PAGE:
If you’re among the crush of people at CES in Las Vegas, keep an eye out in case Yi Li has a camera pointed at you. Her startup Orbeus, an API platform company for recognition software, is launching new features for its ReKognition API product that produces not only facial recognition, but scenes. Eventually, it will recognize landmarks and logos.
Li’s Mountain View, Calif., company offers recognition APIs and SDKs to third party developers. It’s one of the increasing number of businesses starting to emerge in the area of Cognition as a Service, or CaaS.
Companies in everything from consumer products to healthcare to retail want to know more about their customers, business partners, competitors and employees. It’s reasonable to assume they may want to incorporate cognition APIs into their technology, rather than build them in-house.
What does cognition software do? Here’s an example: It may recognize that a consumer smiles every time they see a teal-green car, enabling a system to deliver personalized ads featuring like-colored cars or teal-green upholstery.
“The definition of CaaS is very new,” says Eddy Lee, a principal at Fenox Venture Capital in San Jose, adding that it’s likely to be used by companies and startups that don’t want to have to “reinvent the wheel.”
This CaaS, Not That CaaS
The acronym CaaS has been around since at least the late 2000s, but used in the context of Communication as a Service, which refers to a company that is responsible for handling all the hardware and software needs for multiple customers’ communication services.
But in November, technology futurist Nova Spivack applied the term to Cognition as a Service and declared that CaaS “is the next operating system battlefield.”
The intelligence that powers cognitive apps will come from cloud-based platforms that host their brains — the apps themselves won’t really have to be that smart on their own. Which means that truly vast, always increasing, intelligence will be available via APIs to all kinds of apps, and right into the full range of consumer appliances, devices and even the Internet of things. All apps and even things will start to become cognitive.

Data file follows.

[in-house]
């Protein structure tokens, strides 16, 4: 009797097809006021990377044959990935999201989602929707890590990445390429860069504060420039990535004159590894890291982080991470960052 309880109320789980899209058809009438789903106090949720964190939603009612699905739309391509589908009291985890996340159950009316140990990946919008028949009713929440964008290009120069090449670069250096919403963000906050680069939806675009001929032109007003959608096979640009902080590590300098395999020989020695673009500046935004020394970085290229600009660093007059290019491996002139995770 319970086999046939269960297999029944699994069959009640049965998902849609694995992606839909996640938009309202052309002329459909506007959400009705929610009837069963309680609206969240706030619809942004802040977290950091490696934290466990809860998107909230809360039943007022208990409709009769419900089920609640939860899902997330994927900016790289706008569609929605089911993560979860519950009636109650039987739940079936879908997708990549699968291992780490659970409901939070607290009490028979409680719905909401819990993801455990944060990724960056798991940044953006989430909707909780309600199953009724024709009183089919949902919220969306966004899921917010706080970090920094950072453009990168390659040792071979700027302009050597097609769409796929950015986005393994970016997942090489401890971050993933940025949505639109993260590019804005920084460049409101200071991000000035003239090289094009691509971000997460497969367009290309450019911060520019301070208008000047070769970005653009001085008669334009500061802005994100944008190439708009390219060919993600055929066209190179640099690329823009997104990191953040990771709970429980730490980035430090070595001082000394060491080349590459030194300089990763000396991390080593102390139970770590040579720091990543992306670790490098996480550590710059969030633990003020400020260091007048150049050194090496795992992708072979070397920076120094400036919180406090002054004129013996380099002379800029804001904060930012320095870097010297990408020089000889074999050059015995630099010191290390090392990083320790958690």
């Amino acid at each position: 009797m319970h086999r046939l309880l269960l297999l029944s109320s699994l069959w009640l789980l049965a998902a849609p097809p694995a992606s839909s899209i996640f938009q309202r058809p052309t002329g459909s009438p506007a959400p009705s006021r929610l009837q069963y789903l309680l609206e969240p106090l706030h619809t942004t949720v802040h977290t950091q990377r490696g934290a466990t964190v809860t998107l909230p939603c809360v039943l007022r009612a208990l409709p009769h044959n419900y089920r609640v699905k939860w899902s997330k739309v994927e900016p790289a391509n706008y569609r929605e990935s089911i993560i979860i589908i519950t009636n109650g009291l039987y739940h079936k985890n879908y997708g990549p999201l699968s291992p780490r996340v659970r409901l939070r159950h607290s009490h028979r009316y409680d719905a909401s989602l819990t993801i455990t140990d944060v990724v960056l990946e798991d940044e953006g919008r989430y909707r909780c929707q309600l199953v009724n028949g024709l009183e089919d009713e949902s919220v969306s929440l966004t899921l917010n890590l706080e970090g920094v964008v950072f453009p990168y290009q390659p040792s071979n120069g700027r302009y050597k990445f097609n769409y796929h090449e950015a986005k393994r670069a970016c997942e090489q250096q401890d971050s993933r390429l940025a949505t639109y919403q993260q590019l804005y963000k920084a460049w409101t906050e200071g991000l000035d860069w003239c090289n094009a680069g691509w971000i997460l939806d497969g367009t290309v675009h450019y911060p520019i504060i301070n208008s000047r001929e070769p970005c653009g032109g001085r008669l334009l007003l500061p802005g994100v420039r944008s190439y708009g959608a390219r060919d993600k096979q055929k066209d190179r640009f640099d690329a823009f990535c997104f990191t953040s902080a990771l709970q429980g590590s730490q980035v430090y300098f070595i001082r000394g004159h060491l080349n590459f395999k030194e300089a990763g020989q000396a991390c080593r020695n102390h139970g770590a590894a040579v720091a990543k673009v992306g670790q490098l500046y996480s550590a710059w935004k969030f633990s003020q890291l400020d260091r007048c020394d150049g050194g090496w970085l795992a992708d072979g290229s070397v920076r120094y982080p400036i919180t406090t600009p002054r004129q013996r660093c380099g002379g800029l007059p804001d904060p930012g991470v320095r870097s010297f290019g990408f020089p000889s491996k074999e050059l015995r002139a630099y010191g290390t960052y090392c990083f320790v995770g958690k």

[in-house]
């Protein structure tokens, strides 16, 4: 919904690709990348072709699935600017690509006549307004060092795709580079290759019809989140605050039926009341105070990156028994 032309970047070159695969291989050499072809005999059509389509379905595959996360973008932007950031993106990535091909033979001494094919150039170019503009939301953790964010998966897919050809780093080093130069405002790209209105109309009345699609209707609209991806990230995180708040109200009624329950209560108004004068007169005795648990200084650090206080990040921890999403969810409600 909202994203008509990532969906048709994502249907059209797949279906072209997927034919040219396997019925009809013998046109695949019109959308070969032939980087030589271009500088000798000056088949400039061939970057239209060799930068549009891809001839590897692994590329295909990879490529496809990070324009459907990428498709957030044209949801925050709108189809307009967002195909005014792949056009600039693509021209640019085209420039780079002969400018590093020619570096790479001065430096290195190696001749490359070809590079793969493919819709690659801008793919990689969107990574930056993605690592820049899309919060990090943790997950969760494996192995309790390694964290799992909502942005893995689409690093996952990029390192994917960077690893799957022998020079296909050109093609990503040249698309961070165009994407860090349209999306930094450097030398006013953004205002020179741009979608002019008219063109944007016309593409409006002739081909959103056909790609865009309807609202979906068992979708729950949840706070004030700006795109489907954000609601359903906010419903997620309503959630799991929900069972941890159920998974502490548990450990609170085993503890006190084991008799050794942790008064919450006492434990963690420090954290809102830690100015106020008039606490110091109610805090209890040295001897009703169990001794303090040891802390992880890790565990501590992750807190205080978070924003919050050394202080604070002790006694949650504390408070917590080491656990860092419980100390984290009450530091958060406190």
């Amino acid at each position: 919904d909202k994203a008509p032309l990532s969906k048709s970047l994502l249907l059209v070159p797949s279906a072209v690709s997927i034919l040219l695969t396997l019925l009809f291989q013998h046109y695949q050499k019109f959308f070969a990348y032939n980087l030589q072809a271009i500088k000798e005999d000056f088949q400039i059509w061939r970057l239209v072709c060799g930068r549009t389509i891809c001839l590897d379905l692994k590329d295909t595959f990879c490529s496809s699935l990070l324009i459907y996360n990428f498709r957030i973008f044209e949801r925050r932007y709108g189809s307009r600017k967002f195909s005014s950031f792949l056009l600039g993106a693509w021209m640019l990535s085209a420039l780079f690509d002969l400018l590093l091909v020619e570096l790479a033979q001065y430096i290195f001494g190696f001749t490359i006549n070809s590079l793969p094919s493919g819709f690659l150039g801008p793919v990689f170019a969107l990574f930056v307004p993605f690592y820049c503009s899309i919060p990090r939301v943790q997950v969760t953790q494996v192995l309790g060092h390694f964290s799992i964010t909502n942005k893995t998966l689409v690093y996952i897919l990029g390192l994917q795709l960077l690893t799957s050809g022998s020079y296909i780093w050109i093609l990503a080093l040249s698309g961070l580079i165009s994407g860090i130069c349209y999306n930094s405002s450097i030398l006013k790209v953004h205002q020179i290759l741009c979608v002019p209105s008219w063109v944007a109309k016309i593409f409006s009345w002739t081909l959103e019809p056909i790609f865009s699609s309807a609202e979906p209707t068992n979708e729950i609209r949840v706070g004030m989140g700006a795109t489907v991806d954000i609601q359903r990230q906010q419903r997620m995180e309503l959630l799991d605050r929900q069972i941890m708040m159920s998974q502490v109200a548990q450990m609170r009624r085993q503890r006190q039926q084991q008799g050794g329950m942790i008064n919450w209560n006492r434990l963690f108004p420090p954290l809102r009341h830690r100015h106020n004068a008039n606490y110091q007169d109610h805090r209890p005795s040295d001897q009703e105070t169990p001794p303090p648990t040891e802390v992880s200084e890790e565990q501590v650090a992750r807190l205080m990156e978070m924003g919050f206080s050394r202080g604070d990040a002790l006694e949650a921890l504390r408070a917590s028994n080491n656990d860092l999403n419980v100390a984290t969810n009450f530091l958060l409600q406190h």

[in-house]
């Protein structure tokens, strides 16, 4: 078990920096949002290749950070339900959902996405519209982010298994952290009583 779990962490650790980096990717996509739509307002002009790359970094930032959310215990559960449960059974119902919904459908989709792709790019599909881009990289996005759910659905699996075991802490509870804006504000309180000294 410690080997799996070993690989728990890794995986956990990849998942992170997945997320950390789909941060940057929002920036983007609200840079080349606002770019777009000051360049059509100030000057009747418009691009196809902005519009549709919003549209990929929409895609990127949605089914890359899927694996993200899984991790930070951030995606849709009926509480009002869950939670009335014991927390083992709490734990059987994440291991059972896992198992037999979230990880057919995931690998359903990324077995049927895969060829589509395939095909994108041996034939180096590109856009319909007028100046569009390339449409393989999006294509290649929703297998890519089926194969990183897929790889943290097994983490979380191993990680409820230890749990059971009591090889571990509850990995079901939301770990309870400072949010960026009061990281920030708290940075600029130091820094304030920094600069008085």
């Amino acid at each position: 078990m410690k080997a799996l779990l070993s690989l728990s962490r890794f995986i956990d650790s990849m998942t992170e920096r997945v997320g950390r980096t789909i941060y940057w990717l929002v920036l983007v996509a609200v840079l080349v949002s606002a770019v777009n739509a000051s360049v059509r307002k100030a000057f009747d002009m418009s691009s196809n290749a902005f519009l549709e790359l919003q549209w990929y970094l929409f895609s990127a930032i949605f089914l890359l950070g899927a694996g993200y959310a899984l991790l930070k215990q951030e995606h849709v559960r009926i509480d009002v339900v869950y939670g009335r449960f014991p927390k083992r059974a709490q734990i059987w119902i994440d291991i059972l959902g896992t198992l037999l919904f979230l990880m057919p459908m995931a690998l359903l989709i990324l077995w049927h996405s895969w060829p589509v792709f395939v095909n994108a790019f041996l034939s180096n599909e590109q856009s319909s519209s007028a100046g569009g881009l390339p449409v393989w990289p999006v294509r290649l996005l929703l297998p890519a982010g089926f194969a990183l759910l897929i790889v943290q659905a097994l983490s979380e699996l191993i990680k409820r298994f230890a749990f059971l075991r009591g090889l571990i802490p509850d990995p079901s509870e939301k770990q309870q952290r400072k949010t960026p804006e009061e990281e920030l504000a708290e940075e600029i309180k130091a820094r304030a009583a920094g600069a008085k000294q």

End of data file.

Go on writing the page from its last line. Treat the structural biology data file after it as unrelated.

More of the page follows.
While Spivack largely addresses the use of CaaS for spoken language, Fenox’s Lee says its use can be much broader and apply to information the body itself produces. “For example, if you are running and wearing a wristband with sensors, it could talk to your phone. That is too much information for your phone to process, so it is uploaded to the cloud where all that information is processed. It would then send back information to your phone to change your behavior, like you should drink water now,” Lee explains, adding, “I have only seen a few companies that process cognitive data.”
Fenox has put money into this emerging field, investing in companies such as Jetlore, a Sunnyvale, Calif., company that analyzes social media used by its clients’ customers to understand their personalities and buying preferences. For example, based on information a user enters into Facebook or Twitter, retailers could email targeted shopping recommendations.
Like Jetlore, Orbeus uses machine-learning algorithms and processes information in the cloud to have their APIs issue a call to action, recommendation or other prompt to the end user. Orbeus, which announced its API platform in August 2012, currently has 3,000 third-party developers using its product.
Although Orbeus is getting interest in its public API platform, approximately 90 percent of its revenues come from companies that prefer having it build custom CaaS solutions, Li says. These customers make the choice based on their desire to take extreme precautions in keeping their customers’ information private.